Cheap Seats

Why should Reyes be guaranteed a spot in the St. Louis Cardinals rotation?

St. Louis Cardinals general manager John Mozeliak caused a stir over the weekend when he suggested that top prospect Alex Reyes might not be a shoo-in for the St. Louis rotation in 2017.

I can’t understand why people are so upset. In fact, I’d take it a step farther if I were in charge, saying that I’m not certain the Redbirds’ prized youngster should even be in the major leagues when spring training comes to an end.

First, the nature of professional sports is that is that it is a competitive business. I don’t think it does the team or the players any good to start passing out jobs before the first pitch of spring training has been thrown. Why should Mozeliak award any precious roster spots to players who haven’t earned them yet?

Former Cardinals superstar Albert Pujols used to say his first goal every season was to make the team in spring training. No matter how much money he was making or how many years were left on his contract, Pujols knew no one was above earning their place on the club.

Like Pujols all those years ago, Reyes is going to have to be undeniably good for the front office to consider putting him directly in the rotation.

Even if Reyes is dominant in spring training, there are other factors at work. There is no getting around the reality that he’s a kid who only pitched half a season last year. It’s not realistic to expect him to throw 200 innings in 2017 without a substantial risk that he’ll either run out of gas by the All-Star Break, or worse, injure himself.

As much as we’d like to see Reyes bust onto the scene instantly become a Cy Young candidate like Dwight Gooden 30 years ago, those results are far from typical and it will likely be best to ramp up Reyes’ innings gradually, asking him to throw a maximum of about 150 this year and then allowing him the possibility of becoming a full-time starter.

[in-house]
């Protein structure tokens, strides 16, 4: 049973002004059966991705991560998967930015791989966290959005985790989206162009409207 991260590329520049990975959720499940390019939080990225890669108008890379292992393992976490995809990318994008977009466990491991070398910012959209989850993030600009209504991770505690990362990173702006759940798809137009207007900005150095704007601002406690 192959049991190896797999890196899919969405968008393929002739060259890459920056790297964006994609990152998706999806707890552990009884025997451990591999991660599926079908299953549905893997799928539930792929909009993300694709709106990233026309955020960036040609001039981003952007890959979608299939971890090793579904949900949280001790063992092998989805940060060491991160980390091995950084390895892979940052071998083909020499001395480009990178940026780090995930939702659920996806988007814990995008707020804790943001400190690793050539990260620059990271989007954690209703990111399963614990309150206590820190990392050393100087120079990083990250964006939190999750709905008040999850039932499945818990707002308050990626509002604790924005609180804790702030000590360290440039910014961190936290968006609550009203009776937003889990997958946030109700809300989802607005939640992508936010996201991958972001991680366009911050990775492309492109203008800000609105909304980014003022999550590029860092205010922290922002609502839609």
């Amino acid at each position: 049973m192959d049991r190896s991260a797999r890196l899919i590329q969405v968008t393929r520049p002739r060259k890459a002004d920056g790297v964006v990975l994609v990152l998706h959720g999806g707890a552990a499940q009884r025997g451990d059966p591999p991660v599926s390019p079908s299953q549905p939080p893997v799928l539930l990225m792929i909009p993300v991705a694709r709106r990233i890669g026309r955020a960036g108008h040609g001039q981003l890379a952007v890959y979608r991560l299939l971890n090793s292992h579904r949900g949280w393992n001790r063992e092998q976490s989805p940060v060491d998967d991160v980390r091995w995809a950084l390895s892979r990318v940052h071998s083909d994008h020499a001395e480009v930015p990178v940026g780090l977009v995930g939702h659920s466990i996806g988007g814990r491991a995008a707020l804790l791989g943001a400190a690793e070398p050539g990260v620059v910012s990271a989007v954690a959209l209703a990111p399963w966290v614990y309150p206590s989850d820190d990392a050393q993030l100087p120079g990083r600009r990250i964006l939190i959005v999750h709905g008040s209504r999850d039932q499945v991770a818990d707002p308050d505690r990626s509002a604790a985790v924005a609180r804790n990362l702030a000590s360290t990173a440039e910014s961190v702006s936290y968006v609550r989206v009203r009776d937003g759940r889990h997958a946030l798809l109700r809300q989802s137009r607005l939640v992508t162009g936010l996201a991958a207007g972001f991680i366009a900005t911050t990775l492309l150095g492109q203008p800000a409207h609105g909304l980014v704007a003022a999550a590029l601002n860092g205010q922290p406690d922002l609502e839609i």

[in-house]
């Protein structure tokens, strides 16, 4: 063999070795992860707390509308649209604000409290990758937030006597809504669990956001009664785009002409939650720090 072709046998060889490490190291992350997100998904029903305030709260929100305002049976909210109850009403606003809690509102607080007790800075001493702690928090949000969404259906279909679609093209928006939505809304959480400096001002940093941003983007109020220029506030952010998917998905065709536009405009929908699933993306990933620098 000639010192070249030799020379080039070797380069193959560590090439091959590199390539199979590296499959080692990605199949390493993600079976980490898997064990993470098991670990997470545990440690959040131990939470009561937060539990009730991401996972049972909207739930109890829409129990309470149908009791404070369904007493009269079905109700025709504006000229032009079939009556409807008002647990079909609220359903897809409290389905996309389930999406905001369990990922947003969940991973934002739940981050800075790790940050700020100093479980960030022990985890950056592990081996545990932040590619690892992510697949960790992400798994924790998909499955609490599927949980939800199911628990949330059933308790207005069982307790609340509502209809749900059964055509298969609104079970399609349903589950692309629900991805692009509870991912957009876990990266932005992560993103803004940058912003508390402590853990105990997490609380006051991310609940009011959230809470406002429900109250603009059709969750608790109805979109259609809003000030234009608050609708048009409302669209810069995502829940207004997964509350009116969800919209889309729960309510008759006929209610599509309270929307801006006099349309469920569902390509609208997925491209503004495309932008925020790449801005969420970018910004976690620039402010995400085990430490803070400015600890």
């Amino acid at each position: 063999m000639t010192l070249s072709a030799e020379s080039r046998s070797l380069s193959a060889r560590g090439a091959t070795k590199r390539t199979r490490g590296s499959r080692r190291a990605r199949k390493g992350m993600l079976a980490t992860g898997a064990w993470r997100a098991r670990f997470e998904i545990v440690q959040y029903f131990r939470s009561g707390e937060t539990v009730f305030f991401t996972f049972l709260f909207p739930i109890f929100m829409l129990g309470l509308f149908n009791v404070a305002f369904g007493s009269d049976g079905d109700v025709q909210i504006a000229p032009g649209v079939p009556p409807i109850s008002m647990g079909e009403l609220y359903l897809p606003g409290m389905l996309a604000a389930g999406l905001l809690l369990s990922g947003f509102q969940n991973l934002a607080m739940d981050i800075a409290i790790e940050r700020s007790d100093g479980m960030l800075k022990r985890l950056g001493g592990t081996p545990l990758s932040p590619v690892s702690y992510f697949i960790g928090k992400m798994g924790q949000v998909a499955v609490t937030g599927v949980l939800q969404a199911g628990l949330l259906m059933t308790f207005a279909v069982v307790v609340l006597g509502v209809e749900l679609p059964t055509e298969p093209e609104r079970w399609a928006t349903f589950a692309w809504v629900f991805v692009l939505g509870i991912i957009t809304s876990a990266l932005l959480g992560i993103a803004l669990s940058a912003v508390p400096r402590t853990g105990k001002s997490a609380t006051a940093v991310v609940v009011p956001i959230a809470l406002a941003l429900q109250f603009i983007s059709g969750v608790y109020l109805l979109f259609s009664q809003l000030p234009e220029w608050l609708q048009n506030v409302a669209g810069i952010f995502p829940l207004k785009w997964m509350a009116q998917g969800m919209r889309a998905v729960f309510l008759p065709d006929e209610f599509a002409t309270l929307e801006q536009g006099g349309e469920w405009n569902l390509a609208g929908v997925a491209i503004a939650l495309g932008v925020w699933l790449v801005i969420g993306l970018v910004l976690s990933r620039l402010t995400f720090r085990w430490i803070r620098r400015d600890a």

If a hurler is in the starting rotation of a major-league team from opening day until the end of the season, he’ll make about 33 starts. Six innings of work per game adds up to 198. Reyes needs to be limited to a maximum of 25 starts to stick around 150 innings. And that’s if he doesn’t do any relieving. If he starts 20 games, that’s about 120 innings and he could relieve another 30 frames.

Another fact is that the Cardinals could gain an additional year of contractual control over Reyes if he starts the 2017 seasons at Class AAA Memphis. He’d need to stay there 55 days and could be called up June 1 to start his big-league career in earnest.

What is one more year of control of an elite pitcher worth?

Finally, the Birds don’t NEED Reyes to be starter. As long as Adam Wainwright, Carlos Martinez, Lance Lynn, Mike Leake and Michael Wacha are healthy, they have plenty of arms to go around.

If the Cardinals bring Reyes north when they break camp, I’d like to see him thrown into the bullpen mix as a middle-innings stopper. He could come off the bullpen bench when the starter gets in trouble in the sixth inning and you need a pitcher with dominant stuff to wiggle out of a two-on, one-out jam. He could fill the Andrew Miller role of pitching two or three innings at a time to build up his arm bridging the gap between the starter and the back of the bullpen.

Then, by the end of June, I’d start to stretch him out and have him ready to be a starter by the middle of July. Not only would these tactics preserve Reyes’ arm, they’d give the Cardinals rotation a boost when it needed it most – in time for a playoff push and a hopeful postseason berth.

Most importantly, let’s give the kid a chance to grow. It’s not easy to get big-league hitters out. So let’s not put too much pressure on a youngster to crash onto the scene and become the ace of the pitching staff. If he’s developed right, that will happen soon enough. But if he’s not, it may never happen at all.